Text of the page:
Amit Leor is interesting as Gideon. You're not quite sure how to take him as he's a spy and, regardless of the country, you can never completely trust a spy. And the eye patch he wears automatically makes you think he's up to something (is the eye patch just for show or does he really only have one eye?).

And then there's Roi Miller as Daniel. Daniel is a badass soldier and the kind of guy, tactics wise, you want on your team when infiltrating a hostile area. He's tough, he's mean, but he follows orders and he carries around a big machete (you never know when you might need one of those). He's also a spectacular racist. He constantly berates his teammate Moti for being black, which would have been a sign of macho acceptance if it only happened a few times (you know, all of that insulting jock male bullshit that guys do) but it happens throughout the movie. What the heck is Daniel's problem? Is he really a full on racist or is he just being an asshole?

The movie's ending leaves room for a sequel, something I would absolutely love to see. There's more to see in this zombie plagued world and, hopefully, we get to see that someday. And the final sequence that appears to be a TV chat show parody? Hilarious.

I loved Battle of the Undead. It's a damn good zombie flick. It's got everything a damn good zombie flick needs.

See Battle of the Undead. See it, see it, see it.


So what do we have here?

Dead bodies: Around 9.

Undead bodies: Hundreds, maybe even thousands.

Explosions: Multiple. And they actually look like explosions. They don't look like superimposed bits of CGI animation.

Nudity?: None. It's not that kind of zombie movie.

Doobage: Drugs, a bloody dead body that suddenly becomes undead, paper signing, soldier horseplay, racism, a big ass machete, a discussion about orthodox Jews, homophobia, yogurt drinking, urinating on a chain link fence, a severed foot, standing around, crawling, dog tags wrapped in human intestines, running zombies, exploding head shot, multiple neck stabbings, leg eating, a wall covered in chunky blood, bondage, body disposal, zombies eating a guy, contagious blood, deserted streets, multiple threats of violence off screen grenade attack, night vision, morphine pills, zombies eating people in the woods, a mass feeding, zombie head smashing, blood taking, exploding zombies, a zombie on fire gag, exploding science lab, running zombies, knife to the head, machete to the side of the neck with decapitation, spitting on a zombie, a lack of cell phone reception, smoking face slapping, van attack, a zombie beach assault, a big knife attack, multiple grenade attacks, zombie children, bloody arm removal, and a funny TV chat show bit at the end.

Kim Richards?: Sort of implied. It is the zombie apocalypse.

Gratuitous: Slides of human cells, October 5th, a guy with an eye patch, soldier horseplay, Mideast politics, a guy with a machete, racism, homophobia, a severed foot, multiple bloody zombie attacks, contagious blood, a teddy bear, zombies eating people in the woods, exploding zombies, zombies on a fence, a lack of cell phone reception, and a zombie beach assault,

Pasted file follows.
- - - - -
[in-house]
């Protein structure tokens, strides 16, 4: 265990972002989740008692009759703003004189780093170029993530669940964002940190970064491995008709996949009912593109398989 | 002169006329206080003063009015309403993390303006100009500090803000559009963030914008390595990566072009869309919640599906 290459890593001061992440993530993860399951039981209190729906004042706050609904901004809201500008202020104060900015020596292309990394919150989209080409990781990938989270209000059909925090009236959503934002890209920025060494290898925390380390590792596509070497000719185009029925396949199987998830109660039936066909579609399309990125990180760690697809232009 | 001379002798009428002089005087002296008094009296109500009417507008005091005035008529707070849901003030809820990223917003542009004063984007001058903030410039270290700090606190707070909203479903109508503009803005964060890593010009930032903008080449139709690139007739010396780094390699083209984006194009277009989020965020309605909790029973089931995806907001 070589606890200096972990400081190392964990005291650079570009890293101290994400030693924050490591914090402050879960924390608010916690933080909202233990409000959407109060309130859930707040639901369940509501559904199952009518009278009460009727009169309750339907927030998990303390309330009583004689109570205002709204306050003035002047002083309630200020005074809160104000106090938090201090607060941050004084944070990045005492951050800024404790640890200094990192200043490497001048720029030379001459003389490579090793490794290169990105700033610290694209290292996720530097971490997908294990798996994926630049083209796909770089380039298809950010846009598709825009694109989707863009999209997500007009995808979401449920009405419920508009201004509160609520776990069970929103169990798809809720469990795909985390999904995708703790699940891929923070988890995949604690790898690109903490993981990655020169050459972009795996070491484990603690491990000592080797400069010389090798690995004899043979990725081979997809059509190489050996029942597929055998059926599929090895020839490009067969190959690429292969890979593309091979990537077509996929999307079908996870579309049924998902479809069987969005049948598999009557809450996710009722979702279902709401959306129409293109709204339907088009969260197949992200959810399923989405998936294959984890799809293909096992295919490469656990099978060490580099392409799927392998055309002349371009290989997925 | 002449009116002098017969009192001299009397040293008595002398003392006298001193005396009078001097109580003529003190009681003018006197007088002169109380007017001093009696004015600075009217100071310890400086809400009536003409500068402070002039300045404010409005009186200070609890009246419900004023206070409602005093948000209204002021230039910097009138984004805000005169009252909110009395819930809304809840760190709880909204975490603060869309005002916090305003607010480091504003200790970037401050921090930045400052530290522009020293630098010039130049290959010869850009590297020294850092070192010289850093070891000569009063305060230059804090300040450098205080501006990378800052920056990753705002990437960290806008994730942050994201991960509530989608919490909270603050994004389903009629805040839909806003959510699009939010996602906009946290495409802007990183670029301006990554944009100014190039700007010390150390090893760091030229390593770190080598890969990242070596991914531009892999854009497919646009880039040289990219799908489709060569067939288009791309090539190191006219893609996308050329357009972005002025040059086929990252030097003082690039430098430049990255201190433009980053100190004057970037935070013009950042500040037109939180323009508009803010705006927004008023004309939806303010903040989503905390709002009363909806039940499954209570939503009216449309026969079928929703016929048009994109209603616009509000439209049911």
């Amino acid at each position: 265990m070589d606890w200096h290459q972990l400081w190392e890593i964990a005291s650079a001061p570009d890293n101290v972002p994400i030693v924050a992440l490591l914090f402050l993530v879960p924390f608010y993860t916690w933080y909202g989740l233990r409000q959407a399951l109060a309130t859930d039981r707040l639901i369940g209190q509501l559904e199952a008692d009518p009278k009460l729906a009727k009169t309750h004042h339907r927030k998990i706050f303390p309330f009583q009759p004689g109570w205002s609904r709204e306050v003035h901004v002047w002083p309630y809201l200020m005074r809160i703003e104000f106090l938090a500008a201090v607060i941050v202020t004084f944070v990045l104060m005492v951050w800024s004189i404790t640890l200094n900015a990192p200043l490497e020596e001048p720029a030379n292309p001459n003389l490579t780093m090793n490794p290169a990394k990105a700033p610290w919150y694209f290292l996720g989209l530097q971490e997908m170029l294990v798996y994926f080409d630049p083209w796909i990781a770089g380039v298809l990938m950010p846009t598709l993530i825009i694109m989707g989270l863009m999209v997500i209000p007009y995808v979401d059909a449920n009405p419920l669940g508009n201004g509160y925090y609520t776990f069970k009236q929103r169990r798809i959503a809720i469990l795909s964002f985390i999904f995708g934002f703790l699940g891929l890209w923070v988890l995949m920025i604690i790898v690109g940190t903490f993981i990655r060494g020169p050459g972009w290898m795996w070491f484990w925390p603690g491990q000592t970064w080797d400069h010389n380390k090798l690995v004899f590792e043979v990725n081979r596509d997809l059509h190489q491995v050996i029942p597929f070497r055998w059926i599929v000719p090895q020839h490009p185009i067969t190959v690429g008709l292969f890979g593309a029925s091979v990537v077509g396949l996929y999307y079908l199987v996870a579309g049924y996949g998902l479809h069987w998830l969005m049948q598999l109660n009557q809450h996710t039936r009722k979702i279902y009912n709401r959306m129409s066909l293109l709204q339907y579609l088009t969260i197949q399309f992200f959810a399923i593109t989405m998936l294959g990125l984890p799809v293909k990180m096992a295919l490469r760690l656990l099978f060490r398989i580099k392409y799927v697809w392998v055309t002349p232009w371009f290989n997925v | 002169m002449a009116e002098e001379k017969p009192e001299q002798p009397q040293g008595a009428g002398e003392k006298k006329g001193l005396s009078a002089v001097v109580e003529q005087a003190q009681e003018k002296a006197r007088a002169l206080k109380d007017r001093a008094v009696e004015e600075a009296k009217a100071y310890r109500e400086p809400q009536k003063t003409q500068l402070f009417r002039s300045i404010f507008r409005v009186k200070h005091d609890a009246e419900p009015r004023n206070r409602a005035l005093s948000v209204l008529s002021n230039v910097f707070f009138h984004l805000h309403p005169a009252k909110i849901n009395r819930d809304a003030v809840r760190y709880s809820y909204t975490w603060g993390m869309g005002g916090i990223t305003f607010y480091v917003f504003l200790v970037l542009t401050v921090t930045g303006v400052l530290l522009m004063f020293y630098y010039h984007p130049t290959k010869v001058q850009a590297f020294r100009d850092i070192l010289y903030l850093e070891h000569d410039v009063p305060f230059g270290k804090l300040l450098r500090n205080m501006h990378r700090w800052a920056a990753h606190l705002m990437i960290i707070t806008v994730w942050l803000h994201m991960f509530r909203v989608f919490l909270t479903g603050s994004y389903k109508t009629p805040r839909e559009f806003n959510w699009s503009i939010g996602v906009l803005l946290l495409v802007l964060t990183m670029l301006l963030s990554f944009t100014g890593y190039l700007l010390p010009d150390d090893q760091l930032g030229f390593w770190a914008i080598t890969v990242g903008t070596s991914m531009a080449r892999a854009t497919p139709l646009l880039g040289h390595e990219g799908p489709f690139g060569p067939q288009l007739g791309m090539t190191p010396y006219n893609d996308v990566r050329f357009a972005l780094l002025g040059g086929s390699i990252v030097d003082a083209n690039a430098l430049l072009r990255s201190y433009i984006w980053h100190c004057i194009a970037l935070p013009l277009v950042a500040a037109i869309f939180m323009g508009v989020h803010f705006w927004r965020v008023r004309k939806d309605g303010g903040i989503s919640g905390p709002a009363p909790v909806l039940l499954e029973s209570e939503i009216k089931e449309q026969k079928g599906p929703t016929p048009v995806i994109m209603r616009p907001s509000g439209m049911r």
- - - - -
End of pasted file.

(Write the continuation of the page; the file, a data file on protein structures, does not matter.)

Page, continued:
Best lines: "Who is this civilian?," "Everyone knows blacks are the fastest runners," "We're here! Lock and load!," "Are you sure you're a reservist? Who said I'm a reservist?," "What are you doing, trying to kill me? Center of mass, sound familiar?," "She's pretty hot," "There are more coming! There are more coming!," "Shoot them in the head! It's the only way they die!," "Don't do that! They smell the smoke!," "You are so smart you must be half white," "Are you sure your father s patient zero?," "You want to be a buffet? Go for it," "Don't you want to be a more complete person?," "Fuck. He really was hungry. Do you think he was kosher?," "You are not one of us! You are a terrorist!," "No terrorist bullshit. Yes?," "You homo. It was my honor to serve with a fag like you," "You're on the map motherfuckers!," "I promised you yesterday that I would fuck you up. Promises must be kept," and "Need a hand? Bastard."


Rating: 8.5/10.0

***


***


Next week: Zombies! continues with After Effect (2013)!




***

The Gratuitous B-Movie Column: The Facebook Page!








Please check out The Gratuitous B-Movie Column Facebook page, which can be seen here. There's not much there at the moment, but, as time goes by, expect to see daily questions and musings and other B-movie hooey (this really is going to happen at some point). And it would be cool if you "liked" it, too.

The Gratuitous B-Movie Column Facebook page! Yeah!


And please check out my interview with director Brett A. Hart about the Ain't It Cool internet show and more!


***

Things to Watch Out For This Week: Part 1



-Robocop: I was against this remake when it was first announced and grew more and more uneasy with each production update. It just seemed so pointless, especially when the original is a classic and one of the greatest movies ever made. Thankfully, Robocop the remake turned out okay, and it is definitely worth checking out. It isn't as good as the original, obviously, but it's still quite good. See it.